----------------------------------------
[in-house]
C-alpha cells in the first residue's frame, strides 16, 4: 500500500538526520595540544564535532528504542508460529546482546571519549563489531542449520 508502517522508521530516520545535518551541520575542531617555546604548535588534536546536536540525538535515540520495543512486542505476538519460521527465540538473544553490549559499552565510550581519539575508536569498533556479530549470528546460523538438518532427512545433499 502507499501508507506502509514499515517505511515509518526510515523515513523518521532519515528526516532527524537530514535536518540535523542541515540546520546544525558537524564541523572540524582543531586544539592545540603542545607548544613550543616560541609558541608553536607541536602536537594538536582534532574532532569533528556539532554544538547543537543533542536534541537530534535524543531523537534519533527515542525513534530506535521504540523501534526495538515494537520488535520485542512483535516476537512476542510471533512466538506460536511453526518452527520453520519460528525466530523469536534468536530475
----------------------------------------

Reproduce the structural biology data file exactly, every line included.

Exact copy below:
[in-house]
C-alpha cells in the first residue's frame, strides 16, 4: 500500500538526520595540544564535532528504542508460529546482546571519549563489531542449520 508502517522508521530516520545535518551541520575542531617555546604548535588534536546536536540525538535515540520495543512486542505476538519460521527465540538473544553490549559499552565510550581519539575508536569498533556479530549470528546460523538438518532427512545433499 502507499501508507506502509514499515517505511515509518526510515523515513523518521532519515528526516532527524537530514535536518540535523542541515540546520546544525558537524564541523572540524582543531586544539592545540603542545607548544613550543616560541609558541608553536607541536602536537594538536582534532574532532569533528556539532554544538547543537543533542536534541537530534535524543531523537534519533527515542525513534530506535521504540523501534526495538515494537520488535520485542512483535516476537512476542510471533512466538506460536511453526518452527520453520519460528525466530523469536534468536530475